As part of an ongoing effort to curtail domestic corruption, the Chinese government continues to tighten regulations governing the commercial prepaid card market. On November 23, 2011, China's Ministry of Commerce ("MOFCOM") released its Rules on the Administration of Single Use Commercial Prepaid Cards (draft for feedback) (the "Draft Rules")1 for public comment through December 23, 2011.2 As the third government release in 2011 in connection with this popular form of gift-giving, the Draft Rules impose significant compliance obligations on card issuers.

I. Background

The Chinese commercial prepaid card market has grown rapidly in recent years. As a popular alternative to cash gifts, prepaid cards, while promoting domestic consumption, have also been tied to money laundering, corruption and tax evasion. On May 23, 2011, the Opinions on Regulating the Administration of Commercial Prepaid Cards (Guo Ban Fa [2011] No. 25) (the "Opinions") were jointly issued by a powerful coalition including the People's Bank of China ("PBOC," China's central bank), the Ministry of Supervision, the Ministry of Finance, MOFCOM, the State Administration of Taxation, the State Administration for Industry and Commerce, and the National Bureau of Corruption Prevention. The Opinions laid out guidelines requiring the registration of purchasers' names and prohibiting the cash purchase of prepaid cards above certain values. They charged PBOC with the preparation of the implementing rules for multiple use commercial prepaid cards3 while tasking MOFCOM with promulgating rules for single use commercial prepaid cards4.

In response, on October 28, 2011 PBOC released for comment the Rules on the Administration of Prepaid Card Business of Payment Institutions (draft for feedback) (the "PBOC Draft Rules") regarding multiple use prepaid cards. MOFCOM soon followed suit with its own Draft Rules for single use cards.

II. Summary of the Draft Rules

The Draft Rules define "single use commercial prepaid cards" as vouchers for the purchase of goods and services of issuing commercial enterprises5 or retail chains. Excluded from the scope of the Draft Rules are low-value, single use prepaid cards for goods or services valued less than RMB200 (~$32).

Consistent with the PBOC Draft Rules, the Draft Rules impose the following registration, payment, record-keeping and value requirements on issuers of single use prepaid cards:

  1. real-name registration requirement: issuers must register the identity of the purchaser if he or she purchases cards whose aggregate value exceeds RMB 10,000 (~US$1,580);
  2. prohibition against cash purchases: corporate purchases of RMB5,000 (~US$790) or more and individual purchases of RMB50,000 (~US$7,900) or more may be made only by bank transfer (not cash) and the purchaser's bank account number must be registered;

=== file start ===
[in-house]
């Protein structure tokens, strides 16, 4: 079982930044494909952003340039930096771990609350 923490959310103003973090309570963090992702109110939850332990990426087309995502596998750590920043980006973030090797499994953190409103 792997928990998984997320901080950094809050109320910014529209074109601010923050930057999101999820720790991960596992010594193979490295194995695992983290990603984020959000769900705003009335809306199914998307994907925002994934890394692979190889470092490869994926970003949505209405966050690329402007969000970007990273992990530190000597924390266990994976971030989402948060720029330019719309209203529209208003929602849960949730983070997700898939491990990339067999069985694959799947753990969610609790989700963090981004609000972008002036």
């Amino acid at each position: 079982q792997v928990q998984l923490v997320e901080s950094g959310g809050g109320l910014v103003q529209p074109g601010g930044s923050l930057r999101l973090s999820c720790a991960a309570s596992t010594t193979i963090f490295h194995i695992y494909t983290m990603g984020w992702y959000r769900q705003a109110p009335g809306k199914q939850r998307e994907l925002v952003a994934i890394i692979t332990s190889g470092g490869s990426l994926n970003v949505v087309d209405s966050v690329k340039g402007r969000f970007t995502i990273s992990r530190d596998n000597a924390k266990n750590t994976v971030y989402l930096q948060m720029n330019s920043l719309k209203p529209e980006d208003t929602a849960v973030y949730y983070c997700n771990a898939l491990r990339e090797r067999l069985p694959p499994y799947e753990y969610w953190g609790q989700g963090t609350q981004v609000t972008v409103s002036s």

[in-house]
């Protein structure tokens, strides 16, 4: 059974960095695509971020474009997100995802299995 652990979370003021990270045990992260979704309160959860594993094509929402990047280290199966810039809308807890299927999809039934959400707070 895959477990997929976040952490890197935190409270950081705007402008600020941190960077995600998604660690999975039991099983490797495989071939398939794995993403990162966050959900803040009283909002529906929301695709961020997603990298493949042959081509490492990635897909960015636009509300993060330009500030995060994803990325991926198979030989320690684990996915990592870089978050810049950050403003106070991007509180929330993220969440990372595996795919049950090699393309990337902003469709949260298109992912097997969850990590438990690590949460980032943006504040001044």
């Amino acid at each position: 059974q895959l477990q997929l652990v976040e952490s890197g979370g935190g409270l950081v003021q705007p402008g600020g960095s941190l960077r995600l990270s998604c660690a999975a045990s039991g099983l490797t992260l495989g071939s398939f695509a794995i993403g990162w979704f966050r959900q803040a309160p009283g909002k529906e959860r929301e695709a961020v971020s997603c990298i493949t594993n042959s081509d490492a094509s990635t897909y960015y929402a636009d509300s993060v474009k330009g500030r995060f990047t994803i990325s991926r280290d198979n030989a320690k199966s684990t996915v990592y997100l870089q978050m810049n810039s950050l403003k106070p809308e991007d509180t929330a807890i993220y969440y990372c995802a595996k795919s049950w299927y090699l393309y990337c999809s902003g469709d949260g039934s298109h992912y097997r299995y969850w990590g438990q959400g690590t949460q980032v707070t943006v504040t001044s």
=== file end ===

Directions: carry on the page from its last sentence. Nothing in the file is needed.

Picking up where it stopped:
3. five-year record-keeping requirement: issuers must maintain records of the information collected under (i) and (ii) for a minimum of five years; and
  4. limits on card value: the value of a branded prepaid card is capped at RMB 5,000 (~US$790), while the value of a generic prepaid card is limited to RMB 1,000 (~$160).

III. Recommendations

The issuance of the Opinions, the PBOC Draft Rules and the Draft Rules in short order demonstrates the Chinese government's determination to tighten regulation of the prepaid card market. Upon finalization, the Draft Rules will impose significant obligations on card issuers. Given the impact these rules will have on the prepaid card business, card issuers (or any commercial enterprise planning to engage in the prepaid card business in China) should closely monitor the development and finalization of these rules and prepare for compliance with them.

In addition, companies that purchase prepaid cards as promotional items or as gifts for customers or government employees should ensure that their internal policies and practices with respect to giving cards – and recording these gifts in the company's accounts – accurately reflect the Chinese government's intent to curtail their misuse as a means of tax evasion and bribery.

Paul Hastings will continue to monitor these regulations and report on further developments.


1 A copy of the Chinese version of the Draft Rules can be found at (last accessed on December 28, 2011).

2 Id.

3 The Opinions define "multiple use prepaid cards" as prepaid cards which may be redeemed in multiple regions and sectors and at multiple companies.

4 The Opinions define "single use prepaid cards" as prepaid cards redeemable only for goods or services provided by the issuing enterprise or retail chain.

5 The Draft Rules define "commercial enterprise" as an enterprise engaged in the wholesale and retail industries or providing hospitality, residential, other commercial services.

The content of this article does not constitute legal advice and should not be relied on in that way. Specific advice should be sought about your specific circumstances.